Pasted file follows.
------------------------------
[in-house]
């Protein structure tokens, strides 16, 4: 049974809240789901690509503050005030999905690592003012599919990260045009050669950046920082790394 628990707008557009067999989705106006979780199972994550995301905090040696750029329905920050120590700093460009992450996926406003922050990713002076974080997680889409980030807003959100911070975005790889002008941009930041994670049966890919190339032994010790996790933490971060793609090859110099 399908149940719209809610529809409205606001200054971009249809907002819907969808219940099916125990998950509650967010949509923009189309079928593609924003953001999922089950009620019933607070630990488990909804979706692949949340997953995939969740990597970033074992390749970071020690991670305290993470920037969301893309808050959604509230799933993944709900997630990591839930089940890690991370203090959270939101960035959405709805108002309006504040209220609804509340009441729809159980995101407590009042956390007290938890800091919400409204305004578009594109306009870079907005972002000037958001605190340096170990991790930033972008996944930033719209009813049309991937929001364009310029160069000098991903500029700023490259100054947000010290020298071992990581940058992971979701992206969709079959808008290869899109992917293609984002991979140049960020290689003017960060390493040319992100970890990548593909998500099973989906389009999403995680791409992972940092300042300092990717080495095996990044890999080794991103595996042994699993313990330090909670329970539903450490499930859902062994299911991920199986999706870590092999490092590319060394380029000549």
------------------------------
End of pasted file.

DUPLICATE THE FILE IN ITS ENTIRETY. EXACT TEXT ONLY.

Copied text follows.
[in-house]
């Protein structure tokens, strides 16, 4: 049974809240789901690509503050005030999905690592003012599919990260045009050669950046920082790394 628990707008557009067999989705106006979780199972994550995301905090040696750029329905920050120590700093460009992450996926406003922050990713002076974080997680889409980030807003959100911070975005790889002008941009930041994670049966890919190339032994010790996790933490971060793609090859110099 399908149940719209809610529809409205606001200054971009249809907002819907969808219940099916125990998950509650967010949509923009189309079928593609924003953001999922089950009620019933607070630990488990909804979706692949949340997953995939969740990597970033074992390749970071020690991670305290993470920037969301893309808050959604509230799933993944709900997630990591839930089940890690991370203090959270939101960035959405709805108002309006504040209220609804509340009441729809159980995101407590009042956390007290938890800091919400409204305004578009594109306009870079907005972002000037958001605190340096170990991790930033972008996944930033719209009813049309991937929001364009310029160069000098991903500029700023490259100054947000010290020298071992990581940058992971979701992206969709079959808008290869899109992917293609984002991979140049960020290689003017960060390493040319992100970890990548593909998500099973989906389009999403995680791409992972940092300042300092990717080495095996990044890999080794991103595996042994699993313990330090909670329970539903450490499930859902062994299911991920199986999706870590092999490092590319060394380029000549």